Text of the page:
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Aim: Natural range expansions and human‐mediated colonizations usually involve a small number of individuals that establish new populations in novel habitats. In both cases, founders carry only a fraction of the total genetic variation of the source populations. Here, we used native and non‐native populations of the green anole, Anolis carolinensis, to compare the current distribution of genetic variation in populations shaped by natural range expansion and human‐mediated colonization.

Location: North America, Hawaiian Islands, Western Pacific Islands.

Methods: We analysed 401 mtDNA haplotypes to infer the colonization history of A. carolinensis on nine islands in the Pacific Ocean. We then genotyped 576 individuals at seven microsatellite loci to assess the levels of genetic diversity and population genetic differentiation for both the native and non‐native ranges.

Results: Our findings support two separate introductions to the Hawaiian Islands and several western Pacific islands, with subsequent colonizations within each region following a stepping‐stone model. Genetic diversity at neutral markers was significantly lower in the non‐native range because of founder effects, which also contributed to the increased population genetic differentiation among the non‐native regions. In contrast, a steady reduction in genetic diversity with increasing distance from the ancestral population was observed in the native range following range expansion.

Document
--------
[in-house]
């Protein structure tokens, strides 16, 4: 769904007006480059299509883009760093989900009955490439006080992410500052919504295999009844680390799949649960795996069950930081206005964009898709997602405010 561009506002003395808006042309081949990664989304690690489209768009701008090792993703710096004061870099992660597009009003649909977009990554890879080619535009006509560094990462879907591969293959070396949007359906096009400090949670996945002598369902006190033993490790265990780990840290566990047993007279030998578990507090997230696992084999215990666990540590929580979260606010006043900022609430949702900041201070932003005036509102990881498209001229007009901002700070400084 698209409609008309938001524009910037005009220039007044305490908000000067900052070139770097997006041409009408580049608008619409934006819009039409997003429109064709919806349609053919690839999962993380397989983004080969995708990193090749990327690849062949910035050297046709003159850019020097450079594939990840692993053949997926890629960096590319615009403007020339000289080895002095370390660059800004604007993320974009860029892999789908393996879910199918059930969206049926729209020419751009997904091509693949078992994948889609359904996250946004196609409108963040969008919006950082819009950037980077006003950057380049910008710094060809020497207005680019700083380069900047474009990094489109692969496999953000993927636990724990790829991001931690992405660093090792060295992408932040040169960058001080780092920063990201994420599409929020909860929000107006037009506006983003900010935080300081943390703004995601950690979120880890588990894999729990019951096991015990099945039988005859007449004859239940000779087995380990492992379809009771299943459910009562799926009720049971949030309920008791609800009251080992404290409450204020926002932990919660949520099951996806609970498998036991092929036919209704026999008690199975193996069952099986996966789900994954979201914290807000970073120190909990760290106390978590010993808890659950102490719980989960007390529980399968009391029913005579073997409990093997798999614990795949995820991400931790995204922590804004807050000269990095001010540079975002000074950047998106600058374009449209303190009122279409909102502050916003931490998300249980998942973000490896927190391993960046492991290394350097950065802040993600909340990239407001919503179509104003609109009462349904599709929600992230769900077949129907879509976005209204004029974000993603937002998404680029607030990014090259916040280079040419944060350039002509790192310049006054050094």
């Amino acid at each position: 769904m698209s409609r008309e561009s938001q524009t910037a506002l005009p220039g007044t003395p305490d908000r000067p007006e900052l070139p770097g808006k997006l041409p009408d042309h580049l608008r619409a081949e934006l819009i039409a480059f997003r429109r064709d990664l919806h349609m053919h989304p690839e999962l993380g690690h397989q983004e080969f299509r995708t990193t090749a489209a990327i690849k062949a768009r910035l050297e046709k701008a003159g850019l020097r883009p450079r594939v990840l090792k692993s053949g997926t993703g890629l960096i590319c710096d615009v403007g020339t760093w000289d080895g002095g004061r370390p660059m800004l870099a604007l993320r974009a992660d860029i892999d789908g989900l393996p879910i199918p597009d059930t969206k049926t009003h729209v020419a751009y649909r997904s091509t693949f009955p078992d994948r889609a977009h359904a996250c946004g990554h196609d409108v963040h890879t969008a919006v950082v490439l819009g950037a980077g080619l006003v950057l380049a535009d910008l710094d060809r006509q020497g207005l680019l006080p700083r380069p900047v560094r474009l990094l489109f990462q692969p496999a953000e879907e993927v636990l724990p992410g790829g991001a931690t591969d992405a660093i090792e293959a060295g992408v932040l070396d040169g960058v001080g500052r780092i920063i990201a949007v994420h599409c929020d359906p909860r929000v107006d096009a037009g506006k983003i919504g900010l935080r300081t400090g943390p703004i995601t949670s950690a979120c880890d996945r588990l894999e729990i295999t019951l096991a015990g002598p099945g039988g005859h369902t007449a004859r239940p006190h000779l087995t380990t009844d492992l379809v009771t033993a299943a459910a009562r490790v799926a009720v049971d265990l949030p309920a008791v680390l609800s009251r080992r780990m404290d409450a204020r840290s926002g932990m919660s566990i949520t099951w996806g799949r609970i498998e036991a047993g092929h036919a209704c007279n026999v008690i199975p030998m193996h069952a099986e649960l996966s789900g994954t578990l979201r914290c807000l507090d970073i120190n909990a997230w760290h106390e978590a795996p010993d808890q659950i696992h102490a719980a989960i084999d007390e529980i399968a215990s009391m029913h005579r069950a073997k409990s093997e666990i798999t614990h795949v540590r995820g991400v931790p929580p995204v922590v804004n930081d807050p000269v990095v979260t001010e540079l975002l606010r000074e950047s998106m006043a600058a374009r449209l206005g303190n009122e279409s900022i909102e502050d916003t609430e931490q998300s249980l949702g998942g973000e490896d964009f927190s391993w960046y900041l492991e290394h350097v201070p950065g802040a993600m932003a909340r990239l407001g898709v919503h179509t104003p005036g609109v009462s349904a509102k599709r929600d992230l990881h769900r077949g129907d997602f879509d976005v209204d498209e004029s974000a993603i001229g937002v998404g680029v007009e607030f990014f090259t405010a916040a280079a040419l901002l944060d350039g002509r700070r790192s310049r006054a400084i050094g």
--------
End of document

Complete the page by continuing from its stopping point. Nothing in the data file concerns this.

Main conclusions: Range expansions cause serial founder events that are the spatial analogue of genetic drift, producing a pattern of isolation‐by‐distance in the native range of the species. In human‐mediated colonizations, after an initial loss of genetic diversity, founder effects appear to persist, resulting in overall high genetic differentiation among non‐native regions but an absence of isolation‐by‐distance. Contrasting the processes influencing the amount and structuring of genetic variability during natural range expansion and human‐mediated biological invasions can shed new light on the fate of natural populations exposed to novel and changing environments.